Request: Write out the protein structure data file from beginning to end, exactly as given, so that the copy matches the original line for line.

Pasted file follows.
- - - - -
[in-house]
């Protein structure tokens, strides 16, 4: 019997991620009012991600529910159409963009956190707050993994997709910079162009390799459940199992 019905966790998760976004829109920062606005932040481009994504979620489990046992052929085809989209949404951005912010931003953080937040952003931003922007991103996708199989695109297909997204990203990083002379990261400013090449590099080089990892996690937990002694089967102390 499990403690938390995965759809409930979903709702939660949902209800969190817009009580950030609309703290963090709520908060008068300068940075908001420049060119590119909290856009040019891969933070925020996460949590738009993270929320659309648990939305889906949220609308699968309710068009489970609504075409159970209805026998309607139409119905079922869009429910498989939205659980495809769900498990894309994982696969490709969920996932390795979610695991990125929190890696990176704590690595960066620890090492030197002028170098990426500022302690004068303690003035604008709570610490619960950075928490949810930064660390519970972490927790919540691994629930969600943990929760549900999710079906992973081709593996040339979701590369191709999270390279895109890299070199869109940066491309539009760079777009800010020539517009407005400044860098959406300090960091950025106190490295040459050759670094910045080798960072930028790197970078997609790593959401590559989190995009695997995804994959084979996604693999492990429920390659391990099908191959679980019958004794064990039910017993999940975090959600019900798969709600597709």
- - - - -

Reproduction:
[in-house]
């Protein structure tokens, strides 16, 4: 019997991620009012991600529910159409963009956190707050993994997709910079162009390799459940199992 019905966790998760976004829109920062606005932040481009994504979620489990046992052929085809989209949404951005912010931003953080937040952003931003922007991103996708199989695109297909997204990203990083002379990261400013090449590099080089990892996690937990002694089967102390 499990403690938390995965759809409930979903709702939660949902209800969190817009009580950030609309703290963090709520908060008068300068940075908001420049060119590119909290856009040019891969933070925020996460949590738009993270929320659309648990939305889906949220609308699968309710068009489970609504075409159970209805026998309607139409119905079922869009429910498989939205659980495809769900498990894309994982696969490709969920996932390795979610695991990125929190890696990176704590690595960066620890090492030197002028170098990426500022302690004068303690003035604008709570610490619960950075928490949810930064660390519970972490927790919540691994629930969600943990929760549900999710079906992973081709593996040339979701590369191709999270390279895109890299070199869109940066491309539009760079777009800010020539517009407005400044860098959406300090960091950025106190490295040459050759670094910045080798960072930028790197970078997609790593959401590559989190995009695997995804994959084979996604693999492990429920390659391990099908191959679980019958004794064990039910017993999940975090959600019900798969709600597709």